Just as I was about to review this CD (Sept 2001) I had a conversation with the young British pianist Tony Hewitt. He told me, with some trepidation, that he was just about to play the 2nd concerto in New York. I looked through the score with him. We agreed that the concerto is a true masterwork. The cover of the booklet is adorned with a winter painting by Fort Tyron Park in New York by Ben Moore. Liebermann was born there and is based there. In the distance are the twin towers of New York so savagely destroyed just recently. How will the music, we wondered, of this New York-based composer be changed by this tragedy. The wide-eyed innocence of some of it, the Romantic belief in a safe musical haven originating in the past might be shattered. Will things ever be the same again? How will this prolific and brilliant composer develop? I look forward to finding out, because what these works have in common is a phenomenal skill, technique, confidence and, I use the word not lightly, genius, in the 2nd concerto at least.
Stephen Hough supplies the extensive and analytically detailed programme notes with musical quotations and perceptive sign-posting. It's just a pity that he fails to tell us exactly when the works were actually composed. He writes: "Liebermann's music can be divided into two periods. The first contains works of a contrapuntal angularity, where themes take uncompromising atonal paths; the second period works are guided more by harmonic significance, following maps of tonality, although arriving at unexpected destinations". He goes on to imply that the language of the second period will be easier for the listener to grasp. It's a pity that we start with such a viewpoint.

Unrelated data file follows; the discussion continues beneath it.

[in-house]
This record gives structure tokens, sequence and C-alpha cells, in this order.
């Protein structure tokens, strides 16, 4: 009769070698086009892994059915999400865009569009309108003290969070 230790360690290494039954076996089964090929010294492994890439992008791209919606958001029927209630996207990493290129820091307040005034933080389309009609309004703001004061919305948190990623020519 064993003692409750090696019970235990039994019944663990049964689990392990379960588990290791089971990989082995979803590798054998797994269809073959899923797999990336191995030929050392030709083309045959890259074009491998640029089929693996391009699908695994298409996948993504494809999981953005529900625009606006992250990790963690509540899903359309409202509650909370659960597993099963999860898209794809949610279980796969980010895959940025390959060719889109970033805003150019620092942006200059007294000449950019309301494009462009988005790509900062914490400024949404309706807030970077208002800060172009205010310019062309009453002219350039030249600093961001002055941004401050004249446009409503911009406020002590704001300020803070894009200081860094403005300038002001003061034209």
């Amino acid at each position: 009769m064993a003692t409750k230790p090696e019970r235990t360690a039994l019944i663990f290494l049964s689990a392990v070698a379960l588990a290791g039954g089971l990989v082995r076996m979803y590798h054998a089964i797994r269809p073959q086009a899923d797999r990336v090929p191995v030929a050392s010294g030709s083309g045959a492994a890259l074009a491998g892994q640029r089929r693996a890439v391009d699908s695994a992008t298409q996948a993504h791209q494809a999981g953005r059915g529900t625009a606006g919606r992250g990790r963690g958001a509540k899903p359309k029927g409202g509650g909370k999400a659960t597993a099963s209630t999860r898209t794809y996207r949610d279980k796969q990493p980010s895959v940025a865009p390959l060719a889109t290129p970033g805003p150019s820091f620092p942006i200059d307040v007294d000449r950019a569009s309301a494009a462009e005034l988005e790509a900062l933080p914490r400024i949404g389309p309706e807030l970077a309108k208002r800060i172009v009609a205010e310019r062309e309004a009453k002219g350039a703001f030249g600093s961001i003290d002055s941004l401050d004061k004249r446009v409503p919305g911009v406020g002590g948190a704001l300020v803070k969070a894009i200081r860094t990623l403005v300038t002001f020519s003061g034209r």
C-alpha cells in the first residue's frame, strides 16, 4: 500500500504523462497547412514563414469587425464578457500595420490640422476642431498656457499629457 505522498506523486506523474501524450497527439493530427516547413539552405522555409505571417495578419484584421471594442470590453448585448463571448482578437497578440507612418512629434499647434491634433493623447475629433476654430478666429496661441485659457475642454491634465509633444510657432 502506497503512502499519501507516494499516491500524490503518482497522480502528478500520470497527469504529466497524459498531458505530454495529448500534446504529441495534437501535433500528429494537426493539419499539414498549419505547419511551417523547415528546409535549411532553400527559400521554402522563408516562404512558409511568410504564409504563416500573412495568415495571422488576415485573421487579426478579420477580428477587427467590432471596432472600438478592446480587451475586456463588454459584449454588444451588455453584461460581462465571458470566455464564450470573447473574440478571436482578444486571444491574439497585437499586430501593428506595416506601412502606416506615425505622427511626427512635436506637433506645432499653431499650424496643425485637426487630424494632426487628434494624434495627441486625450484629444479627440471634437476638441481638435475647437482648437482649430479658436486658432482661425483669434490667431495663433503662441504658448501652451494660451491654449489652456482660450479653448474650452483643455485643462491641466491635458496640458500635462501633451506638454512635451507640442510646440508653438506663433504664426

The First concerto is, as he describes it, in the steely style of "lanky, adolescent athleticism". I was much taken with it. There are two outer Allegros with a disturbing mood of bleakness in the middle movement. Its dedication to Sorabji is most curious and goes without explanation. I can't think that the older composer would have had anything in common with it. There is a dark side to this work with its use of, Hough tells, "two plague-tunes", one being the 16th Century melody 'Fortune my Foe', in each movement. This is a tune I know well but I could only pick it out in the 3rd movement called 'Maccaber Dance'. Maccaber, a Scottish 17th Century explorer was described as being 'half a skeleton', it acts anyway as a good metaphor for the concerto. The 2nd movement was "inspired by the section 'Dream Figures' in De Quincey's 'Confessions of an opium eater'."
The 2nd Concerto is seemingly from the late 80s. It is astonishing. A twelve tone row is set out in the booklet. This is used both melodically and harmonically. It is also used in its inverted form in the 2nd movement. Liebermann bases a set of Variations on it in Movement 1. If this sounds a touch academic then, forget it; the construction is the composer's business if you like. This is a Romantic, virtuoso concerto in succession to Rachmaninov, Dohnanyi and Howard Hanson. My own problem with it is that in a four movement work a 3 minute Presto-Scherzo placed second is unnecessary (lovely and fun though it is). Indeed I played the concerto through omitting that track and it worked even better, keeping the overall tension much more successfully. The 3rd movement is a Passacaglia using the tone row. The fourth is fast and has a terrific ending culminating in a double octave rising piano passage of great excitement accompanied by blaring trombones.
The recording is annoying in one respect. The volume control, which you set for the 1st movement of each concerto, will have to be turned up for the slow movements. I have observed this on other recordings from Hyperion. If you have a remote control for your stereo then it will not worry you. Just beware when the faster movements begin with a bang, if your volume level has not already been reduced!
It is also curious that a disc weighing in at less than an hour could not find a place for all twelve of the attractive but possibly inconsequential 'Album for the young' pieces. Of the six recorded, Number 4; 'Rainy day' was originally written when Liebermann was a child. It is highly evocative.
Stephen Hough is a perfect advocate and having the works recorded under the composer's seemingly ideal direction is wonderful. I would love to think that Liebermann might be asked back to record more. What about the Symphony he wrote aged 21 which Hough writes about with such mouth-watering interest.